7.2/10
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99 user 52 critic

The Ninth Configuration (1980)

A new commanding officer arrives at a remote castle serving as an insane asylum for mentally ill and A.W.O.L. U.S. soldiers where he attempts to rehabilitate them by allowing them to live ... See full summary »

Writers:

William Peter Blatty (novel), William Peter Blatty (screenplay)
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ON DISC
Won 1 Golden Globe. Another 2 wins & 4 nominations. See more awards »

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Cast

Cast overview, first billed only:
Stacy Keach ... Col. Vincent Kane
Scott Wilson ... Capt. Billy Cutshaw
Jason Miller ... Lt. Frankie Reno
Ed Flanders ... Col. Richard Fell
Neville Brand ... Maj. Marvin Groper
George DiCenzo ... Capt. Fairbanks
Moses Gunn ... Maj. Nammack
Robert Loggia ... Lt. Bennish
Joe Spinell ... Lt. Spinell
Alejandro Rey ... Lt. Gomez
Tom Atkins ... Sgt. Krebs
Steve Sandor ... 1st Cyclist (Stanley)
Richard Lynch ... 2nd Cyclist (Richard)
Gordon Mark Gordon Mark ... Sgt. Gilman
William Lucking ... Highway Patrolman
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Storyline

A new commanding officer arrives at a remote castle serving as an insane asylum for mentally ill and A.W.O.L. U.S. soldiers where he attempts to rehabilitate them by allowing them to live out their crazy fantasies while combatting his own long-suppressed insanity. Written by matt-282

Plot Summary | Plot Synopsis

Taglines:

How Do You Fight A War Called Madness? See more »


Certificate:

R | See all certifications »

Parents Guide:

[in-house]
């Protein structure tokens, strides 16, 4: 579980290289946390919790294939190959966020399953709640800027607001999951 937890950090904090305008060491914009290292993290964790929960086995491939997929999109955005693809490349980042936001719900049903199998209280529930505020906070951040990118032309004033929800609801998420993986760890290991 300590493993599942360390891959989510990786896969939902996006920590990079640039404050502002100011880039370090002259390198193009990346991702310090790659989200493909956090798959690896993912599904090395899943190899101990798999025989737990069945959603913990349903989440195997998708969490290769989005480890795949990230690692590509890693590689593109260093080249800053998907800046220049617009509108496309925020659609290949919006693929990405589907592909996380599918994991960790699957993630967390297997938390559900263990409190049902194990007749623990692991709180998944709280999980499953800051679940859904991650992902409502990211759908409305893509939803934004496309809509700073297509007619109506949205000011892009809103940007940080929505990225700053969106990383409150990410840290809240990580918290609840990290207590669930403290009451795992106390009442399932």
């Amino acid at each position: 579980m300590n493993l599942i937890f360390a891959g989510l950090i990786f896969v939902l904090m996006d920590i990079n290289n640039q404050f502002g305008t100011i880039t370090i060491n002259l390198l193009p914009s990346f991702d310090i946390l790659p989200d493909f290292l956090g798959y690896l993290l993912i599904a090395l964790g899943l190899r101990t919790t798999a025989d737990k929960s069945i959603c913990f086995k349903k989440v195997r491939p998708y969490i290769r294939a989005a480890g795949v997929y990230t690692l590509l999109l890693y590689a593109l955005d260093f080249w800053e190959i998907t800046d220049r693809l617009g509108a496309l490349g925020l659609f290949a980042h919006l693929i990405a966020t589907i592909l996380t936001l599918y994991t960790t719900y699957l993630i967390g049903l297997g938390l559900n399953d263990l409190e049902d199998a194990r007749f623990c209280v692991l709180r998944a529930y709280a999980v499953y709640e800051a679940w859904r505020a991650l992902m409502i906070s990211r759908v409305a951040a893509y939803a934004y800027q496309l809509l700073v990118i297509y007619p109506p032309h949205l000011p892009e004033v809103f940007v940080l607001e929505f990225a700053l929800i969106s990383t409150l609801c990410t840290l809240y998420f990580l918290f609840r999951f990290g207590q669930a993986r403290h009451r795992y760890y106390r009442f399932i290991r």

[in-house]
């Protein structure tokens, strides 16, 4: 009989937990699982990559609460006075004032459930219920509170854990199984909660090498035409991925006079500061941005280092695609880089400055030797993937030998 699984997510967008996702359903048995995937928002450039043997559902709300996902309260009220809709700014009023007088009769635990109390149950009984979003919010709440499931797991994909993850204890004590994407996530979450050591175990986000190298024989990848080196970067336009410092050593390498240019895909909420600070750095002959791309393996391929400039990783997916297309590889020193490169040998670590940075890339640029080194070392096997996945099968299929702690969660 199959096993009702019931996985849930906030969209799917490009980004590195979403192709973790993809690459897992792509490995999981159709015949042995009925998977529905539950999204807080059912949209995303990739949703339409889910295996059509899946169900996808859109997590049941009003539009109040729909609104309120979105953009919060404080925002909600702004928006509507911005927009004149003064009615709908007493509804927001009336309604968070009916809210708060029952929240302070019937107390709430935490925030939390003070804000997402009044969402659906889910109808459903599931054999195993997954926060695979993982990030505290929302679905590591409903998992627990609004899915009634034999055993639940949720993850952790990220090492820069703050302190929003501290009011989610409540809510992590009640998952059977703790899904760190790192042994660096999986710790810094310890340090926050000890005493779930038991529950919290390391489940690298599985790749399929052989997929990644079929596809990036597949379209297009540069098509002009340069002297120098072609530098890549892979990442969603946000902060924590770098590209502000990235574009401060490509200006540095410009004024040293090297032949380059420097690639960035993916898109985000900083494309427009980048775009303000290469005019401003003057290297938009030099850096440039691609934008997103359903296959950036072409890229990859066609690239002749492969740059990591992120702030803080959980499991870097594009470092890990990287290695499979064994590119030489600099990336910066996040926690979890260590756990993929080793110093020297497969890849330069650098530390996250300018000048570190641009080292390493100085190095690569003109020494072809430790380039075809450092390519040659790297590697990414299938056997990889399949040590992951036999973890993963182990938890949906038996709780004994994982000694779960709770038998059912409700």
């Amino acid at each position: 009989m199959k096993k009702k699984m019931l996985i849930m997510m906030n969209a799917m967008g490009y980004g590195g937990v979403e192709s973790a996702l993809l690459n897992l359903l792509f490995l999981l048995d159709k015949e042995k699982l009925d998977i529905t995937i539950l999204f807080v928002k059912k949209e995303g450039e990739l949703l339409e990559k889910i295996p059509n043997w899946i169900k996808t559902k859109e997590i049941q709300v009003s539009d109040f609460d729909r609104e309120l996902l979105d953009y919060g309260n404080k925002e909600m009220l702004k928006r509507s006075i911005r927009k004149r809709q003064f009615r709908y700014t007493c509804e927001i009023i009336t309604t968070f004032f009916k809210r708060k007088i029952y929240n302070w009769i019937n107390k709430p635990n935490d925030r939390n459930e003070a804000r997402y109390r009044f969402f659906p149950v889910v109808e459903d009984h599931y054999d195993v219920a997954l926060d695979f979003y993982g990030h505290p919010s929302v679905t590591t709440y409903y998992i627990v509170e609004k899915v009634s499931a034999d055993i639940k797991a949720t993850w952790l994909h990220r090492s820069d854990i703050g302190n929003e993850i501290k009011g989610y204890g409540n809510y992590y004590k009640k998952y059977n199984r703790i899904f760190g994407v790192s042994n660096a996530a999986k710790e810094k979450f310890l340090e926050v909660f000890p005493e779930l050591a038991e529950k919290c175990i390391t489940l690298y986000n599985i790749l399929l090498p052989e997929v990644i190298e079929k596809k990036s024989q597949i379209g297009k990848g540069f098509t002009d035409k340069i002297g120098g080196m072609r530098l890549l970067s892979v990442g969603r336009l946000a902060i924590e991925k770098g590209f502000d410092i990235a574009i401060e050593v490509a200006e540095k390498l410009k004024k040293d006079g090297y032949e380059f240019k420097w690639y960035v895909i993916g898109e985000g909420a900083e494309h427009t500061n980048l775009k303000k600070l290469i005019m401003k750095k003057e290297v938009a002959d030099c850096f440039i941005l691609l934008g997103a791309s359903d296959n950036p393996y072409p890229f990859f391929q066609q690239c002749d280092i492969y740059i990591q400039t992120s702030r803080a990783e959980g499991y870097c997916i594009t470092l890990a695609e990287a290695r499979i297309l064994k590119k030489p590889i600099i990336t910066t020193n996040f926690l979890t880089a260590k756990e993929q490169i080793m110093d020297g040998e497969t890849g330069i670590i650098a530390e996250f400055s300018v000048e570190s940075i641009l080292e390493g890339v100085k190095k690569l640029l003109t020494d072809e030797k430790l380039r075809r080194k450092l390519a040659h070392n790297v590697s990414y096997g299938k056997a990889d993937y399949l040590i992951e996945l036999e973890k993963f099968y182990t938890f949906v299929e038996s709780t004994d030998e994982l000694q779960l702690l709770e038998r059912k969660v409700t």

View content advisory »
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Details

Country:

USA

Language:

English

Release Date:

29 February 1980 (USA) See more »

Also Known As:

Twinkle, Twinkle, Killer Kane See more »

Filming Locations:

Vienna, Austria See more »

Company Credits

Production Co:

Ninth Configuration See more »
Show more on IMDbPro »

Technical Specs

Runtime:

| (re-issue) | (combined extended) | (1982)

Sound Mix:

3 Channel Stereo (RCA Sound Recording) (5.0) (L-R)

Color:

Color (Metrocolor)

Aspect Ratio:

2.35 : 1
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Did You Know?

Trivia

William Peter Blatty has said that he considers this movie to be the true sequel to The Exorcist (1973) as opposed to a mere follow-up. The novel and film of "The Exorcist" deals with the existence of both good and evil, "The Ninth Configuration" deals with the mystery of good, and the third novel, "Legion", deals with the human's punishment of evil for original sin. Captain Cutshaw is the same astronaut whom Regan warns "You're gonna die up there" in "The Exorcist". See more »

Quotes

The Inmates: Hail, Caesar!
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Alternate Versions

First version seen in US during general release was distributed by Warner Brothers and ran 112 minutes. It contained following differences from the 118 min. director's cut seen on the 2002 DVD:
  • Soundtrack in Stereo
  • Opens with Warner Brothers logo
  • Credits sequence immediately follows logo and does not feature brief "computer print-out" sound fx
  • Ed Flanders' opening narration over master shot of castle immediately follows scene of Cutshaw awakening from nightmare and looking out at the sunrise, and then cuts to the wacky assembly of the men in the courtyard, which plays straight through.